Brazil… Kind Of

Well I was determined to get out of Uruguay and into Brazil today, and I achieved my objective — kind of.

After an uneventful 4 hour bus journey from Punta del Este, I finally made it to the border town of Chuy. Following the advice of my Rough Guide to South America, I got off the bus at the Uruguayan customs checkpoint 3km outside the town and got the necessary exit stamp in my passport before walking into the town proper. Chuy is not the most attractive town I’ve been to in South America, despite it’s claims to be a “centro turistico todos el año.”

I was pretty hungry by the time I got here, so I spent my last 150 Uruguayan pesos on a cheese and ham omelette and a beer in a pleasant parillada (where I also got to watch some pre-pubescent gymnasts do amazing stunts on the parallel bars at the Athens 2004 Olympics on TV), and crossed the town’s central street (Calle Brazil/Rua Uruguay) into Brazil. I may have been imagining things, but it seemed slightly more colourful and lively on the Brazilian side; actually it reminded me a lot of another border town, Tijuana in Mexico, near the U.S. border at San Diego.

After a bit of wandering around (wearing a backpack and looking like a dork), I eventually located the bus station on the Brazilian side and realized that I had missed most of the buses for the day. I decided that the best option would be to get the 11:30pm bus to Porto Alegro, in order to make some serious headway into Brazil. Unfortunately the folks at the bus station wouldn’t take either US dollars or Visa, so I had to go in search of an ATM to get some Brazilian reals. And this is where my problems began.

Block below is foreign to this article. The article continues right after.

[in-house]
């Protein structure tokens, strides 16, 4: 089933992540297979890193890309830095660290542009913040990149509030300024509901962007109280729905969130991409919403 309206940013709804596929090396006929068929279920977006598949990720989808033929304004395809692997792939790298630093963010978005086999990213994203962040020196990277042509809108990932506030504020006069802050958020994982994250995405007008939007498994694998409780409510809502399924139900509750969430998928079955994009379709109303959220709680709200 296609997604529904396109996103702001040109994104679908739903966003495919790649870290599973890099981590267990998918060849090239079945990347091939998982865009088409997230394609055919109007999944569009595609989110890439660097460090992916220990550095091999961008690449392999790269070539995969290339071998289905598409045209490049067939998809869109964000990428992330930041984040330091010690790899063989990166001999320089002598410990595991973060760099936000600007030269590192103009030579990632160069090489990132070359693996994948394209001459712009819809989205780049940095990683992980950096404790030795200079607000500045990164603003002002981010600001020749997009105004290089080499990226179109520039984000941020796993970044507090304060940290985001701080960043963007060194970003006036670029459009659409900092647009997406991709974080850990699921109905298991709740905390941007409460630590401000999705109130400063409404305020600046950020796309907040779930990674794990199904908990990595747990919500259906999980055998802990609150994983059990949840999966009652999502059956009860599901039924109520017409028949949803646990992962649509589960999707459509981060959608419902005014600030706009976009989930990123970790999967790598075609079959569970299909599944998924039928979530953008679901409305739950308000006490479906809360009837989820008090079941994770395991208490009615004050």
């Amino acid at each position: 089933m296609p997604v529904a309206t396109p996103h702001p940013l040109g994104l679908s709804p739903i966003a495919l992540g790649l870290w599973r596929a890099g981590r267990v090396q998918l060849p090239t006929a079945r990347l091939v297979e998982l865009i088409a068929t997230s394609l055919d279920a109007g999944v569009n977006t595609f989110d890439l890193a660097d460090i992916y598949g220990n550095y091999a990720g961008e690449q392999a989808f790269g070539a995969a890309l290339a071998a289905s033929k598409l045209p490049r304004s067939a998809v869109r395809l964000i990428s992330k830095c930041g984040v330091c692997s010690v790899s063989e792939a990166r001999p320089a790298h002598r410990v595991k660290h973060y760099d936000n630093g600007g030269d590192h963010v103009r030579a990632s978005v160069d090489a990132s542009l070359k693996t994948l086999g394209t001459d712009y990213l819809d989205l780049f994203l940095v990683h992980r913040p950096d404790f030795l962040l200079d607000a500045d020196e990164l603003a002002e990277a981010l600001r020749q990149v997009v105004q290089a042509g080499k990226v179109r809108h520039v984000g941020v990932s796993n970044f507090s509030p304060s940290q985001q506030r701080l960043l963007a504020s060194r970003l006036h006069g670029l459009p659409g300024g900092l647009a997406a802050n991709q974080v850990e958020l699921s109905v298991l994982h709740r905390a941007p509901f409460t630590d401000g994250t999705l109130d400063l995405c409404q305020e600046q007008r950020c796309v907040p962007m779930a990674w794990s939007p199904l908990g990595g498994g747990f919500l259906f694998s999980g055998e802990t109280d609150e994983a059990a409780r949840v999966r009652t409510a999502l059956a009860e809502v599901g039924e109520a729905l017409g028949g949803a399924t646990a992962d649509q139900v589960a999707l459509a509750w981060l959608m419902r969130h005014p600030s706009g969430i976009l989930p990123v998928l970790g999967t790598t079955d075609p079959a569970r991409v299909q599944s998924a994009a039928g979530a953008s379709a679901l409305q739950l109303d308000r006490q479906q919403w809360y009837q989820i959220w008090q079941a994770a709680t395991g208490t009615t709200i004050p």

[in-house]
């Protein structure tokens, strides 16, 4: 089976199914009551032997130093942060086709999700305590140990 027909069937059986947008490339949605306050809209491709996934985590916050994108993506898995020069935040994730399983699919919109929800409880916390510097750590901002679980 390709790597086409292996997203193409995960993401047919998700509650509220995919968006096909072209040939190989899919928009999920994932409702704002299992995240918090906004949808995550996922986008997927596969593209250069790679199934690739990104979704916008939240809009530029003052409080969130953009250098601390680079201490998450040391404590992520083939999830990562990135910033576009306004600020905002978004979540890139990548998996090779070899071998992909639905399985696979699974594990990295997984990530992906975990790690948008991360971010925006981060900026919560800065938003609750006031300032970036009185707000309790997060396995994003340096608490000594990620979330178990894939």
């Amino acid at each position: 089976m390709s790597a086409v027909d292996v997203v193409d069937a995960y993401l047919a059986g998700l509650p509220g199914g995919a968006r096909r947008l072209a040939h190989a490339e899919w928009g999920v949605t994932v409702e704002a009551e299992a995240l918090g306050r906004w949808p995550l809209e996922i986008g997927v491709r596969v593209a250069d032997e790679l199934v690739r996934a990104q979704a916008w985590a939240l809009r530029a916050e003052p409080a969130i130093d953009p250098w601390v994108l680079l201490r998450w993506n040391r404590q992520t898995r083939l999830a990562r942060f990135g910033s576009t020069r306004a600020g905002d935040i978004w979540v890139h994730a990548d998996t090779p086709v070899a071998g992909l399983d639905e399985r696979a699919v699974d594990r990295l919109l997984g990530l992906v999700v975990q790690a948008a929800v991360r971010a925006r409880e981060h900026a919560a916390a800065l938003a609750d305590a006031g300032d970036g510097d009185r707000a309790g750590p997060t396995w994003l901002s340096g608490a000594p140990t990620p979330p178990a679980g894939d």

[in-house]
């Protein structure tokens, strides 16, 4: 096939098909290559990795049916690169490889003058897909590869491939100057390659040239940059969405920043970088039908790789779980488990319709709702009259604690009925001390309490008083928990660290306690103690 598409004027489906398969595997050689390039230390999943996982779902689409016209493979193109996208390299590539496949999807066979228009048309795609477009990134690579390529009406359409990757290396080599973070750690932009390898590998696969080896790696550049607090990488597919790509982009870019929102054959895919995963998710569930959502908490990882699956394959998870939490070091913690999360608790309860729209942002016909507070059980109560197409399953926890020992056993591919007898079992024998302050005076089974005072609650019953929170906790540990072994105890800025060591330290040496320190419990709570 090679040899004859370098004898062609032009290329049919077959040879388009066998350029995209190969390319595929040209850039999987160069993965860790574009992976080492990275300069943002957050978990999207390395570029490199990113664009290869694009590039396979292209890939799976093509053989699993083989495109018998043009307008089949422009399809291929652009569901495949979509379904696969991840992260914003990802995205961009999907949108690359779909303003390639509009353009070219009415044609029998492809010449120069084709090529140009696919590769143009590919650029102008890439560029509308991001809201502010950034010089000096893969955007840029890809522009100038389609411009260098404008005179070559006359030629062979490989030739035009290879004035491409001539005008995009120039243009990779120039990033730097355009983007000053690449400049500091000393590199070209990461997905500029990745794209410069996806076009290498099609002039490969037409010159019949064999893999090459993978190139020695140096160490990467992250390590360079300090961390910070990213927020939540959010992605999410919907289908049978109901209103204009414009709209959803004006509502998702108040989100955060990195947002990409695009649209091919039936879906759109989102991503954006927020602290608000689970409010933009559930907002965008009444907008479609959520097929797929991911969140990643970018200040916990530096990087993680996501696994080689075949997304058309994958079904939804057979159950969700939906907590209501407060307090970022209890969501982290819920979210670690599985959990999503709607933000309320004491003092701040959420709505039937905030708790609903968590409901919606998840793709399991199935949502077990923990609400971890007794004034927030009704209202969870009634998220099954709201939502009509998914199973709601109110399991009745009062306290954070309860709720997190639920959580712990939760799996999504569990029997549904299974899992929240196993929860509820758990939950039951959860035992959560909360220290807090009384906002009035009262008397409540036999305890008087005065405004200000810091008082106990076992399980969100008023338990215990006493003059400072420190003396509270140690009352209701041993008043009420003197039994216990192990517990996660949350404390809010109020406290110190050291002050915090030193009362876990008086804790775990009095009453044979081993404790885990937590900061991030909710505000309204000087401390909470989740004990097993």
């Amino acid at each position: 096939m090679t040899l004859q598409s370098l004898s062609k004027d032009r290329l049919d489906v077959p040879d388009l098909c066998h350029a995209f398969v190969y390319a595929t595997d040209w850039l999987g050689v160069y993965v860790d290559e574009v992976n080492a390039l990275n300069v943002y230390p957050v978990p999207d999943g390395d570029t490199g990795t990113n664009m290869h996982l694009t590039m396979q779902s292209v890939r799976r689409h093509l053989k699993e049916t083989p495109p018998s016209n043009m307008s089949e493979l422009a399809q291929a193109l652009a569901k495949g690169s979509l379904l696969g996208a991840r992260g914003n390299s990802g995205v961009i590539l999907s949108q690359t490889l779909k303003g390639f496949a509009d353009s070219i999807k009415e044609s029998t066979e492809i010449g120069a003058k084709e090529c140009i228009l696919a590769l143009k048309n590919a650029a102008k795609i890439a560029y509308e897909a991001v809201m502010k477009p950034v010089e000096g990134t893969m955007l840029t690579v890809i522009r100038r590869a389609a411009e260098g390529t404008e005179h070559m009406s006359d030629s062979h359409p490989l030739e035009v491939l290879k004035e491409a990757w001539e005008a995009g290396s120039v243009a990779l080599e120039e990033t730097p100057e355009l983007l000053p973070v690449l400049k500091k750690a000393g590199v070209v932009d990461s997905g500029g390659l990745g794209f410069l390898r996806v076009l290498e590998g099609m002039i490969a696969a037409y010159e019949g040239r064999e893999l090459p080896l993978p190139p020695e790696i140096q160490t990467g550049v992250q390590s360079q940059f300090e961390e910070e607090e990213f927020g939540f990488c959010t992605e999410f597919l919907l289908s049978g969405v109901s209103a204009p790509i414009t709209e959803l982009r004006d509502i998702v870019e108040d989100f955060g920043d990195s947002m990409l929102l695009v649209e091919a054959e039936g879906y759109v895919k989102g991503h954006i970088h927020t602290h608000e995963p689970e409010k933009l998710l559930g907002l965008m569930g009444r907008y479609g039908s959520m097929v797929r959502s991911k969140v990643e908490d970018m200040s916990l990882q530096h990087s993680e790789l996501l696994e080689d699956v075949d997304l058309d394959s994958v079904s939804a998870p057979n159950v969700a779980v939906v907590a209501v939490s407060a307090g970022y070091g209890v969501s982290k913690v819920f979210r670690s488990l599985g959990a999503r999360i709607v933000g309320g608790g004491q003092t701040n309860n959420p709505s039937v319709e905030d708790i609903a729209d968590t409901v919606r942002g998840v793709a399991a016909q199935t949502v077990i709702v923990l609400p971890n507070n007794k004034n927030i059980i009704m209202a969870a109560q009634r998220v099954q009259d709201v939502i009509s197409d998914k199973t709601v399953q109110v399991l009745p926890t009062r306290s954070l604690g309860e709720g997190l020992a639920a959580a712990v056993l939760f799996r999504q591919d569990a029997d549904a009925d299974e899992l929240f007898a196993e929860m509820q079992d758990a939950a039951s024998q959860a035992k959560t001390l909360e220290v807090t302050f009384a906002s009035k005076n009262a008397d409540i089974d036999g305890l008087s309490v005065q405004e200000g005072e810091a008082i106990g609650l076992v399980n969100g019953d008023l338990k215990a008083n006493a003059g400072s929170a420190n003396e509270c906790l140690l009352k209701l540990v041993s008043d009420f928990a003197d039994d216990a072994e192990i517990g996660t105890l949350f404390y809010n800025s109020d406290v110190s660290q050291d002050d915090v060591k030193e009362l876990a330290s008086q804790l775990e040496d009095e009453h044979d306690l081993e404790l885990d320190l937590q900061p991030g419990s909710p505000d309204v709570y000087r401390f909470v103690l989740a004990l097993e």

I quickly found a Banco do Brasil with several cash machines inside, but none of the machines would acknowledge any of my cards. Changing strategy, I went in search of a “Cambio” exchange place to change some dollars, but found that, at 3:30pm, they were all closed. Every single one, on both sides of the border. I walked up and down the streets, crossing back and forth between Uruguay and Brazil several times, with the same result: no luck getting money out of ATMs, and no luck finding anywhere to change US dollars into Brazilian Reals. Eventually I tried a duty free shop, and they referred me to a guy selling cigarettes out of a battered old van on the corner. He couldn’t change my (last) $50 bill, but directed me to a casino (i.e. room full of slot machines) on the corner on the Uruguayan side, and thankfully they changed my 50 bucks into some kosher Brazilian money. They didn’t even rip me off, the exchange rate was pretty much right. What a relief! I was starting to think I’d have to sleep in a fleapit hotel in Chuy for the night, which might have left me with insufficient funds for the bus fare anyway!

After getting the money changed, I went straight back to the bus station and bought my bus ticket, then found a truckstop cafe to hang around in for 5 hours until the bus was due to depart. Unfortunately the truckstop was little more than a caravan with a tent outside, and it got too cold to sit there after a while, so I came BACK to Uruguay in search of a warmer bar, which was how I stumbled across this warm cosy Internet cafe. Now I just have 2 hours 50 minutes to kill (hopefully somewhere warm!) before catching the overnight bus to Porto Alegro.

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